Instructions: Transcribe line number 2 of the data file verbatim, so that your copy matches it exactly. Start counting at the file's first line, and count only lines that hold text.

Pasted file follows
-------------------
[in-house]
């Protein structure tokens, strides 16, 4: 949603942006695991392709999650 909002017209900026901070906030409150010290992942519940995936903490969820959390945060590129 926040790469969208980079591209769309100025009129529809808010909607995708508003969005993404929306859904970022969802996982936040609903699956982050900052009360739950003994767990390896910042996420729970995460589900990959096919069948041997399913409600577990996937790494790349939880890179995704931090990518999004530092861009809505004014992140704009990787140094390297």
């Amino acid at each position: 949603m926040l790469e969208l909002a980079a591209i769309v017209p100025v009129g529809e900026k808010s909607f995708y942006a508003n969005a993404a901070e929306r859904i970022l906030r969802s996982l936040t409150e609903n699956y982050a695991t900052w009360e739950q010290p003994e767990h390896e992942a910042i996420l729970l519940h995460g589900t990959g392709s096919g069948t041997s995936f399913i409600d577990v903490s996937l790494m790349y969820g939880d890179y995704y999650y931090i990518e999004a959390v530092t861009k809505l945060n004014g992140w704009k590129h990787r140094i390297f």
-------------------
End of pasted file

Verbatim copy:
């Protein structure tokens, strides 16, 4: 949603942006695991392709999650 909002017209900026901070906030409150010290992942519940995936903490969820959390945060590129 926040790469969208980079591209769309100025009129529809808010909607995708508003969005993404929306859904970022969802996982936040609903699956982050900052009360739950003994767990390896910042996420729970995460589900990959096919069948041997399913409600577990996937790494790349939880890179995704931090990518999004530092861009809505004014992140704009990787140094390297």